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    Default Re: Random mandolin sightings

    Quote Originally Posted by allenhopkins View Post
    I'm gonna say Ralph Rinzler and John Herald, two-thirds of the Greenbriar Boys.
    Yes!

    It´s Ralph Rinzler, Bob Dylan, and John Herald at the Gaslight Cafe, Greenwich Village, NY in 1962 (picture by John Cohen = New Lost City Ramblers).

    This is from the classic, vibrant period in New York when some people took the helm and helped the world to listen to really great music. Like: Doc Watson an Jean Richie Live at Gerde´s Folk City.

    Ralph Rinzler (manager of Bill Monroe at some time and instrumental to Bill Monroe´s musical "comeback"; "discovered" Doc Watson; responsible for David "Dawg" Grisman´s start in bluegrass etc.; passed on after 1991 due to HIV/Aids). John Herald (great singer and guitarist; unfortunately never gained the deserved recognition and is presumed to have taken his life in 2005)
    Olaf

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    Default Re: Random mandolin sightings

    This was definitely random - the appearance of a mandolin in The Tonight Show's Random Instrument Challenge, in which Jimmy Fallon and a guest (in this case, Tina Fey) take turns attempting to get The Roots to guess the name of random songs they're performing on instruments they've never played before. I noticed the mandolin right away - a Pac-Rim F model. And Jimmy picked it for his first song - The Proclaimers' "I'm Gonna Be (500 Miles)." He plays guitar, so I figured he'd manage all right. He didn't. It was godawful. In his defense, he said it wasn't tuned - and I think he was right. All he could manage was a rough equivalent of the rhythm, and with some heavy prompting, Questlove actually guessed correctly.

    So ... mixed feelings. Nice to see it, and have it be included, but disappointed (putting it mildly) with the way it sounded. And seriously - Jimmy plays guitar fairly well. He's done bits with Neil Young and Bruce Springsteen in which he dresses like them, sings a verse of one of their songs in an imitative manner, and then the real guy comes out and joins him. These skits are brilliant, and he does all right on guitar in them. One would think he could have correlated his experience to this. Not so much.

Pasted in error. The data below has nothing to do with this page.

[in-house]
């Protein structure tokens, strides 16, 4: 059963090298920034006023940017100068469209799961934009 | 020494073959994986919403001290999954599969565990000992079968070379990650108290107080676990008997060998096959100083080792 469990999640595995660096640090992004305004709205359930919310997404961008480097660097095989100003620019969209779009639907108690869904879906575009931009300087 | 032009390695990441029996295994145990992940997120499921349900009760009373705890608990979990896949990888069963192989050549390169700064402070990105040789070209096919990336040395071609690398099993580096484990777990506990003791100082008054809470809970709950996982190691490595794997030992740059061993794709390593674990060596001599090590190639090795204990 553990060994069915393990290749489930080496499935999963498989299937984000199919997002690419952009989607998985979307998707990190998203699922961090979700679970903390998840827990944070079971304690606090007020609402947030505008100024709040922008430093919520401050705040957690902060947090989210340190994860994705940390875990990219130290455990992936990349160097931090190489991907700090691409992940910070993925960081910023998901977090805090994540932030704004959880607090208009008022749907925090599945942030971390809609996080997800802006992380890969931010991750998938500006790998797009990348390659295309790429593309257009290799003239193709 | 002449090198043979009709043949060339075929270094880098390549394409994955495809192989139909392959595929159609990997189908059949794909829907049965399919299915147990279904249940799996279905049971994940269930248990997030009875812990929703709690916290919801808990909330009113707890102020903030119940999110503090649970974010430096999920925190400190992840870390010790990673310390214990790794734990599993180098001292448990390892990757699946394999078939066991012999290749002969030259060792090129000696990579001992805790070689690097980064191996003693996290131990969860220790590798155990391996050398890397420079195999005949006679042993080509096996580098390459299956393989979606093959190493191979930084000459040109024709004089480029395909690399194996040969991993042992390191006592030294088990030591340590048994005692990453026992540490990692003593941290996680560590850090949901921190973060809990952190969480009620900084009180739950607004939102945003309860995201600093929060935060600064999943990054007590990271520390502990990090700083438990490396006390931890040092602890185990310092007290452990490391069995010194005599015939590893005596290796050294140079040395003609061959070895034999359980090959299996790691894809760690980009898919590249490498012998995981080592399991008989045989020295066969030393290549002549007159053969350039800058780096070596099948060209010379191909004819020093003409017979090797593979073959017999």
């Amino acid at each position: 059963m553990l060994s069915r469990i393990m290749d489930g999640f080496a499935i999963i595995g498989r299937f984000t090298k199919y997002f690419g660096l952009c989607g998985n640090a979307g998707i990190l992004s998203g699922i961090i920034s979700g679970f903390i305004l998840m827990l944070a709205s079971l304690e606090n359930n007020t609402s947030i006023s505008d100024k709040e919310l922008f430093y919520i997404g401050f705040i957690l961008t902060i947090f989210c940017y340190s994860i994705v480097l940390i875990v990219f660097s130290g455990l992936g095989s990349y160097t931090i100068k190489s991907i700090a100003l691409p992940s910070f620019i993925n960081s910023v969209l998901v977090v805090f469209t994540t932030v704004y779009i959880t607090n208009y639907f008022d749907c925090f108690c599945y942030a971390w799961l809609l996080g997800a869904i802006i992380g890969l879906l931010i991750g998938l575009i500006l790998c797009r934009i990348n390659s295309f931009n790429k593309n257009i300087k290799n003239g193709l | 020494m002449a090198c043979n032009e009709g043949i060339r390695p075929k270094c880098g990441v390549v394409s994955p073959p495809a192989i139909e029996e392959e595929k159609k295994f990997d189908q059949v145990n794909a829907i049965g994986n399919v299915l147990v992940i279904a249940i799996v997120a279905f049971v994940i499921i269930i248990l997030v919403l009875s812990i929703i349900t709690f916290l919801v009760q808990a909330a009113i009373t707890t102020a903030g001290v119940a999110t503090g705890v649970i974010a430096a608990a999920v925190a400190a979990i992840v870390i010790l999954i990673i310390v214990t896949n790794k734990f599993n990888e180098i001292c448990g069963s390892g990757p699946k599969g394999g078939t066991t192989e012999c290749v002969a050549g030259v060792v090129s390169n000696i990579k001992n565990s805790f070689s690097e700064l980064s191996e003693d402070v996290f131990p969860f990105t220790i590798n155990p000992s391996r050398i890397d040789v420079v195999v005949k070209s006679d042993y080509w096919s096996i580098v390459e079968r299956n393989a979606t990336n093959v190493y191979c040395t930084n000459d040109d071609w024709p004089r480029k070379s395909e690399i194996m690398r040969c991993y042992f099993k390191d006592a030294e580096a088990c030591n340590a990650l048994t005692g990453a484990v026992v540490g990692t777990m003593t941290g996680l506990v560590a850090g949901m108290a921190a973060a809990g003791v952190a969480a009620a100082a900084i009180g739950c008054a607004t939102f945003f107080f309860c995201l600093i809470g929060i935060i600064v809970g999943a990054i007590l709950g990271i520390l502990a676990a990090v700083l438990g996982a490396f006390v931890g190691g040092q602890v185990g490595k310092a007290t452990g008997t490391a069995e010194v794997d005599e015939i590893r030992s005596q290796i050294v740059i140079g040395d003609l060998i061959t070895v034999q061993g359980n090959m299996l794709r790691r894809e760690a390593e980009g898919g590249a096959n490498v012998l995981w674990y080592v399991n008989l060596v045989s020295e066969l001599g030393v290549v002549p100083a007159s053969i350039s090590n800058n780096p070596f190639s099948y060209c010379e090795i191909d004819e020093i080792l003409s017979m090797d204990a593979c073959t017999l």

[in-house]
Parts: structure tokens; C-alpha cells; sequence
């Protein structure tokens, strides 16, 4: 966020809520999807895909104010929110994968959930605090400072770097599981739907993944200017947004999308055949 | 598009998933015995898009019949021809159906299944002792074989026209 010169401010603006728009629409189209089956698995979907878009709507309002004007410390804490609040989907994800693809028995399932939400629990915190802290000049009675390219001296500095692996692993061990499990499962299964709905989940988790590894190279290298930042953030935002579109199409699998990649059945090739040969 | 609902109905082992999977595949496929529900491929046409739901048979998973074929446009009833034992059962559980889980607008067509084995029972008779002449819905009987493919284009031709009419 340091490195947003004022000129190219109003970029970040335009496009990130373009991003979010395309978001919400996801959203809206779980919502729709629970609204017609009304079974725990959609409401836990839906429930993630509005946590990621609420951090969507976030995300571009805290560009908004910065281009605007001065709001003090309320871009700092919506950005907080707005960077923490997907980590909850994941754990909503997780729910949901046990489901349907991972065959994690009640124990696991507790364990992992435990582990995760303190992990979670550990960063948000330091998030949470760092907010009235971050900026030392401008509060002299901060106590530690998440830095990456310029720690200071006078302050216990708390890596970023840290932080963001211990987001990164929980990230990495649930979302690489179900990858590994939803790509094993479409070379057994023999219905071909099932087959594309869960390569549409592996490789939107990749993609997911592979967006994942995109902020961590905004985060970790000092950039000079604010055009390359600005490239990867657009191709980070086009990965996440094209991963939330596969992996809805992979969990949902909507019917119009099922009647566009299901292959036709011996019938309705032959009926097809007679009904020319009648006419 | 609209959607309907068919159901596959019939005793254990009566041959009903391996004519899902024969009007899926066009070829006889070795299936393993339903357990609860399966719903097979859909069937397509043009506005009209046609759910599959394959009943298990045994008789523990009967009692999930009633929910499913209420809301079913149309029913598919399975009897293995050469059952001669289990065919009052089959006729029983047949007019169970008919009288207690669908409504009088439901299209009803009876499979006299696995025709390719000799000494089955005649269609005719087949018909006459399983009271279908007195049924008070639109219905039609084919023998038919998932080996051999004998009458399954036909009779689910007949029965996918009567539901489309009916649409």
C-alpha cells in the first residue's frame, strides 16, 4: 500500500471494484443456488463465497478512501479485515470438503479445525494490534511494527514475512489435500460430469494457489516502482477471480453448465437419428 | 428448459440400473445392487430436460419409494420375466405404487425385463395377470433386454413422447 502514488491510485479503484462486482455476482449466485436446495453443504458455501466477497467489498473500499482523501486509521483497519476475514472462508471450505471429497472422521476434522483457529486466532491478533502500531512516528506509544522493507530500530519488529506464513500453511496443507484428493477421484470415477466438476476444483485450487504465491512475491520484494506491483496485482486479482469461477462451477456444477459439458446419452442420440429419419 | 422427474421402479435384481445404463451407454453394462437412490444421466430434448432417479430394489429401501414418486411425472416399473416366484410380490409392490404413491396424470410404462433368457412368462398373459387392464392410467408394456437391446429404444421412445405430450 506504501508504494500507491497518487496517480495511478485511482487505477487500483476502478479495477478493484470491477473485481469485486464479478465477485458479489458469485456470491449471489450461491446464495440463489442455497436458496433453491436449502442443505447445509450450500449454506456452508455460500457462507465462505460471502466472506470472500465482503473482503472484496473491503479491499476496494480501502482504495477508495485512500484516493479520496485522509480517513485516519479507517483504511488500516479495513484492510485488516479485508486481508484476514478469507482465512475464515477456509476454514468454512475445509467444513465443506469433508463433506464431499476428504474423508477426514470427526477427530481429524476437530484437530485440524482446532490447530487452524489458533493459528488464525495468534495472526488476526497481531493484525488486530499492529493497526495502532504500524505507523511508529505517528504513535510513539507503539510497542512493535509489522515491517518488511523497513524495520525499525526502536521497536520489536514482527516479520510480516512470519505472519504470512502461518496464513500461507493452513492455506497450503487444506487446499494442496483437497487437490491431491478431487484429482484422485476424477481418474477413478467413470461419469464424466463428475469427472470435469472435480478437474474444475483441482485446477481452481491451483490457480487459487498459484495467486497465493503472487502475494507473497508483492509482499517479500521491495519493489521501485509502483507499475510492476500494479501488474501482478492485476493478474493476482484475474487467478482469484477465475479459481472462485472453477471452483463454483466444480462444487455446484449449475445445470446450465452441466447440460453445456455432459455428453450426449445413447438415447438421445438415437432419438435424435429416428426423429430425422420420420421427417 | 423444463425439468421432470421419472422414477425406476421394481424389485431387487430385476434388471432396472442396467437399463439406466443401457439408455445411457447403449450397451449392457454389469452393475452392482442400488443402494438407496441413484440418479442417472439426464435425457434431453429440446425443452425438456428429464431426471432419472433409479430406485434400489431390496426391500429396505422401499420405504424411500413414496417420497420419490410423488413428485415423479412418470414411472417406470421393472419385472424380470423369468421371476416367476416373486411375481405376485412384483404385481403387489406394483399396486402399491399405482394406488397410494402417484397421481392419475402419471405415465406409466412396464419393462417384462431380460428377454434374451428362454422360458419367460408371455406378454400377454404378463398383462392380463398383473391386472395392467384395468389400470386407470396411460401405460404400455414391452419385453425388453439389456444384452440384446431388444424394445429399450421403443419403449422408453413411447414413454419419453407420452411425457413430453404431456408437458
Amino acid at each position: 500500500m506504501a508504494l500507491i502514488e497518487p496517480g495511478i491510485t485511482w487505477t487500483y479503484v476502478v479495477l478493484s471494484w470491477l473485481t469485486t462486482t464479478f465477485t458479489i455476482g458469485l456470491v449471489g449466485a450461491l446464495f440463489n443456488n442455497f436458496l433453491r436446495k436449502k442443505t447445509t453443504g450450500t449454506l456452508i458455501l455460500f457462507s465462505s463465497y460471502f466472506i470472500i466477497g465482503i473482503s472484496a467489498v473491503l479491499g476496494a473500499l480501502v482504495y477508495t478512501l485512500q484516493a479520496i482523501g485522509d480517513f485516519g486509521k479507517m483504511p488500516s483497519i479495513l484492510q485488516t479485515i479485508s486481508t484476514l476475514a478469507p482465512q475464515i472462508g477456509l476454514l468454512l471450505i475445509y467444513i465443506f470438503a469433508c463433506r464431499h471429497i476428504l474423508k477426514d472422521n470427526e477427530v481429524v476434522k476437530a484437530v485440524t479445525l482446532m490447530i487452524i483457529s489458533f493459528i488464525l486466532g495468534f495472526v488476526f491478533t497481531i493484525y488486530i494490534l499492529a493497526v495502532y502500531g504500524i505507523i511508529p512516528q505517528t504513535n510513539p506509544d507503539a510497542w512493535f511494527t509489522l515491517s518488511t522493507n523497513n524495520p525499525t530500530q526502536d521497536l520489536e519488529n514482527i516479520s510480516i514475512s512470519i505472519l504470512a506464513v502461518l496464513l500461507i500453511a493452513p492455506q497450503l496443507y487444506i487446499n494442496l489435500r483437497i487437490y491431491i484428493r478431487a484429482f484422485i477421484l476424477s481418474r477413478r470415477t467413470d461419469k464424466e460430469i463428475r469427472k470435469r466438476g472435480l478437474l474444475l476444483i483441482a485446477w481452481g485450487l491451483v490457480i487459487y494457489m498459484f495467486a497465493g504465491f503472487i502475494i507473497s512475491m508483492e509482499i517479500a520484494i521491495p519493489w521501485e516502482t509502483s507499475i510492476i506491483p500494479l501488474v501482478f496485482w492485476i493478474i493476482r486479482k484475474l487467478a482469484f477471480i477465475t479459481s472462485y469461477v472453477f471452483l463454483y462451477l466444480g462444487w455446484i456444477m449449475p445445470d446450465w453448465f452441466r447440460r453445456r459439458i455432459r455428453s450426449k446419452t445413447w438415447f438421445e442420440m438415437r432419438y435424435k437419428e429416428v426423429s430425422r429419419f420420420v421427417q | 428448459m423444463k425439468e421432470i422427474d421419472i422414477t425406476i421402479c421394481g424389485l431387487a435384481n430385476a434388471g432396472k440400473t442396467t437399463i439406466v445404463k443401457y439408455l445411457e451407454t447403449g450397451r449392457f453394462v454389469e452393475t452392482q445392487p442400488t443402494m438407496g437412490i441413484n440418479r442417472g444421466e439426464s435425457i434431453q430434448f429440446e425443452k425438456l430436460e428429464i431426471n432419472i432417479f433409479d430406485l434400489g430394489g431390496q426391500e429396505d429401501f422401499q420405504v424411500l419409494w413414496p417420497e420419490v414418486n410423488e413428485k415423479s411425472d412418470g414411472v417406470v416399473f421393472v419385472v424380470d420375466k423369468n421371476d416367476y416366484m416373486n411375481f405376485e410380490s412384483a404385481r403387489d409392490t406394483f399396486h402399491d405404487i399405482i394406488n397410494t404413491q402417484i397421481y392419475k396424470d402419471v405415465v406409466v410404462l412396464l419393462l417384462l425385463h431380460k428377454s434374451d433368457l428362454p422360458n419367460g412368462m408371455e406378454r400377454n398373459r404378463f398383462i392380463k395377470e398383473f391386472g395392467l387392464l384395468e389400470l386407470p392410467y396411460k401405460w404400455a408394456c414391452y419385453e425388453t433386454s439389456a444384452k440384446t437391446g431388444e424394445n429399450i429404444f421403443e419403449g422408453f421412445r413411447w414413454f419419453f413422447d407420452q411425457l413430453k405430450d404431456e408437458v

It starts at about 1:15. But the best part may be the mandolin's appearance in the thumbnail.

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  33. #223

    Default Re: Random mandolin sightings

    Mandolin background music from TV series "Expedition Unknown", 2017 episode s5e3 "Origins Of Stonehenge". Unfortunately the host is talking over the music except for the first 4 seconds of the clip. No idea who's playing but I wouldn't mind finding out so I could look up more of their stuff, as what I can hear of it here sounds pretty nice.



    At least I think that's an actual mandolin. But for all I know maybe it could be some super-high-quality synthesized/sampled thing played on a keyboard or something (doubtful, but ya never know these days - without being able to see it as it's being played it's hard to know what sorts of digital trickery may have been used in creating the sound). I like the sound though, whoever/whatever created it. I didn't see any band/musician credits listed.


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    Default Re: Random mandolin sightings

    It sounds pretty real to me. There's some technology involved in the recording and production of it, but not the creation, to my ears.
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  37. #225
    Registered User Tom Hart's Avatar
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    Default Re: Random mandolin sightings

    Watching Rhapsody in Blue. The Gershwin biopic. Just saw someone playing what appeared to be a Lyon and Healy during"Somebody Loves Me". At the end of the solo he just slid it across the floor!! About 45 minutes in.